One growing trend in the business side of healthcare has been the combination of payer organizations and healthcare providers to create entities known as “payviders.”
The idea of a payvider first originated in the 1990s. Some longstanding examples of payviders include California-based Kaiser Permanente or Pennsylvania-based Geisinger Health System. Other payviders have emerged in recent years in a variety of ways:
- A payer organization acquires a healthcare provider
- A healthcare system launches their own health plans, such as when the health system is a major employer in their region
- One health provider contracts or partners with another to provide additional services
Benefits of a Payvider
The creation of a payvider can help fulfill numerous goals, such as reduced financial risk, increased profitability for the organizations involved, and higher quality care. Many payviders are being created in response to the emphasis on value-based care (VBC).
In her series on payviders for Digital Health Buzz!, Dolita Bhagat pointed out that many rising payviders are focusing on Medicare Advantage (MA) and Managed Medicaid. This is a growing market due to the move to VBC and an aging patient population looking for more convenient care with lower costs.
Creating a payvider organization could help healthcare providers achieve greater operational efficiency and population health management. Providers that become payviders through MA plans could also benefit from additional revenue sources from member premium amounts, the potential for bonus payments based on care quality, and low barriers to market entry. Payviders could also see more opportunities for direct-to-consumer marketing.
Payviders in Behavioral Health: CCBHCs and DCOs Partnerships
In the realm of behavioral health, Community Behavioral Health Clinics (CCBHCs) may become payviders by contracting with Designated Coordinating Organizations (DCOs).
A program established by the Protecting Access to Medicare Act created CCBHCs to help expand access to mental health and addiction care in community-based settings in the United States. CCBHCs are responsible for providing the following nine services:
- Comprehensive screening, risk assessment, and diagnosis
- Patient-centered treatment planning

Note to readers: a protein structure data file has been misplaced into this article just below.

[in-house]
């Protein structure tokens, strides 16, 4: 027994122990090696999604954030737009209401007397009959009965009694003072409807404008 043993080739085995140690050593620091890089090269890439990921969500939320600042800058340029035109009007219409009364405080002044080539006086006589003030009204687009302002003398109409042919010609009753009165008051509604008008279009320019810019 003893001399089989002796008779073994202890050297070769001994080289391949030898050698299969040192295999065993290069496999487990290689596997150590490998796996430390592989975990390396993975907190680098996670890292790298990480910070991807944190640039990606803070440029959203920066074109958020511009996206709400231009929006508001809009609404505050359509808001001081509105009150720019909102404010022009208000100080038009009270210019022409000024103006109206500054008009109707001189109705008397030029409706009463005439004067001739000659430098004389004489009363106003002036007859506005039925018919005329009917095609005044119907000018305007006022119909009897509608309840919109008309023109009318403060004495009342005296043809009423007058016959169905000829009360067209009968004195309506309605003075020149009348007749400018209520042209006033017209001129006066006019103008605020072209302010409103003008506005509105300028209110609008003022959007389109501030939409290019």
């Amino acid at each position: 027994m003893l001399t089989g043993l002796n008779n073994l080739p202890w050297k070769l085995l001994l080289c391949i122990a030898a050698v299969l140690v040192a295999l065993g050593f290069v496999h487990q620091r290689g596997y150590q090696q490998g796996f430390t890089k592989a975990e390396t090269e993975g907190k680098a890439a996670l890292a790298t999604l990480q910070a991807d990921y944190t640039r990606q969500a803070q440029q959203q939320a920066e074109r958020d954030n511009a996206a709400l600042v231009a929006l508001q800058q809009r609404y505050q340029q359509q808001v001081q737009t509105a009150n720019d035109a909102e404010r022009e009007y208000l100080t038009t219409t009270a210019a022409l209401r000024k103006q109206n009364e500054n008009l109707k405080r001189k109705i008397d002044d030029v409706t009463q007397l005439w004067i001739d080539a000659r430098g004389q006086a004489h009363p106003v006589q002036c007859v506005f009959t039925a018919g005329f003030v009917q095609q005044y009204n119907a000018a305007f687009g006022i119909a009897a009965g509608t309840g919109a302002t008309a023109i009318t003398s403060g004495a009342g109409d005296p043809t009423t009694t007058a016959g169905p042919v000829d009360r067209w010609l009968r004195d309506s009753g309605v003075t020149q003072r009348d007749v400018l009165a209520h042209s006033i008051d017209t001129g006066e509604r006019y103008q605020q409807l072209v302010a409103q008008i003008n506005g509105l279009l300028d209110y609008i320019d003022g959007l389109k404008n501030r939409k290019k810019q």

- Comprehensive outpatient mental health and substance use services
- Crisis mental health services
- Primary care screening and monitoring of key health indicators
- Targeted case management
- Psychiatric rehabilitation services
- Peer and family supports
- Community-based mental health care for veterans and members of the armed forces
The first three services listed can only be provided by the CCBHC directly. The remaining six services, however, may be provided through DCOs.
Creating a CCBHC and DCO Partnership
The CCBHC remains clinically responsible for all care provided, according to the Substance Abuse and Mental Health Services Administration (SAMHSA). However, a DCO is not considered to be under CCBHC’s direct supervision, but in a formal contractual relationship.
The Department of Health and Human Services (HHS)’s criteria for CCBHC certification also must be applied to the partnership between the CCBHC and the DCO.
- Services provided by DCOs must meet the requirements for CCBHC services, plus any state-implemented requirements.
- DCO-provided services must meet certain Affordable Care Act requirements for home and community-based services.
- Any CCBHC consumers who receive services from a DCO must have access to the CCBHC’s existing grievance procedures.
Reimbursement for CCBHCs and DCOs
CCBHCs are required to meet certain standards regarding quality reporting, governance, staffing, access to care, and care coordination. For this, CCBHCs receive an enhanced Medicaid reimbursement rate based on their anticipated costs of care. This methodology is known as a Prospective Payment System (PPS).
Under PPS, providers can establish an encounter rate that includes current and anticipated costs of care. This includes staff salaries, technology costs, and services delivered outside of the physical clinic, as well as contracted DCO services.
DCO encounters are treated as CCBHC encounters under the PPS methodology. The CCBHC is financially and clinically responsible for DCO services, making the CCBHC a payvider.
Succeeding as a Behavioral Health Payvider
Becoming a payvider in behavioral health may require significant reorganization for healthcare organizations, including adjustment of payment, business, and even care models. Payviders must focus on quality metrics, efficiency, cost reduction, and information sharing, all of which will require significant investment in technology strategies.
CCBHCs that contract with a DCO, or any other behavioral health providers that pay for health services, should take the following steps:
- Adopt appropriate technology and other infrastructure for collecting data and practicing clinical documentation
- Implement models for managing population health and medical risk
- Use appropriate communication strategies that build client loyalty and encourage medication adherence, chronic disease management, and other healthy habits that lower costs and improve quality
- Manage revenue and clinical data with effective workflows
Successful balance between providing services and reimbursement requires the right technology infrastructure. With Streamline Healthcare’s SmartCare solution, users have access to a full electronic health record (EHR) for providing services, as well as a full MCO for paying and coordinating outside providers. This web-based technology solution has been developed to offer full integration of all inpatient, outpatient, and community-based departments seeking a more holistic approach to providing services. Contact the Streamline team today to learn more about the benefits of SmartCare.